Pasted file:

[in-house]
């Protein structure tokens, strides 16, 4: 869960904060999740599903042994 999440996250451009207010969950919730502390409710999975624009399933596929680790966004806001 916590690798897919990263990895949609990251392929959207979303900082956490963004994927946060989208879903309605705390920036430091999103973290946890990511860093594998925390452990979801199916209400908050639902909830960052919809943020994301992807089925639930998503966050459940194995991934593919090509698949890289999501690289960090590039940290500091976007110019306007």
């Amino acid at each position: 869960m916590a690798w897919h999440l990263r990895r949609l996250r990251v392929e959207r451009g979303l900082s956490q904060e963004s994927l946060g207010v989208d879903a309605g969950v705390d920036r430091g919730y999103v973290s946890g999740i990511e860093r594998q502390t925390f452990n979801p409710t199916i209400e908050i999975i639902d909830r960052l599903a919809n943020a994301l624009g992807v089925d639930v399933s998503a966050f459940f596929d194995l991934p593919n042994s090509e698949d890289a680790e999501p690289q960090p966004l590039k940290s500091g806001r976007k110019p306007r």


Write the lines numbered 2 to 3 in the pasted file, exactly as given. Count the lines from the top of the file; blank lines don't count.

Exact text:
């Protein structure tokens, strides 16, 4: 869960904060999740599903042994 999440996250451009207010969950919730502390409710999975624009399933596929680790966004806001 916590690798897919990263990895949609990251392929959207979303900082956490963004994927946060989208879903309605705390920036430091999103973290946890990511860093594998925390452990979801199916209400908050639902909830960052919809943020994301992807089925639930998503966050459940194995991934593919090509698949890289999501690289960090590039940290500091976007110019306007």
């Amino acid at each position: 869960m916590a690798w897919h999440l990263r990895r949609l996250r990251v392929e959207r451009g979303l900082s956490q904060e963004s994927l946060g207010v989208d879903a309605g969950v705390d920036r430091g919730y999103v973290s946890g999740i990511e860093r594998q502390t925390f452990n979801p409710t199916i209400e908050i999975i639902d909830r960052l599903a919809n943020a994301l624009g992807v089925d639930v399933s998503a966050f459940f596929d194995l991934p593919n042994s090509e698949d890289a680790e999501p690289q960090p966004l590039k940290s500091g806001r976007k110019p306007r």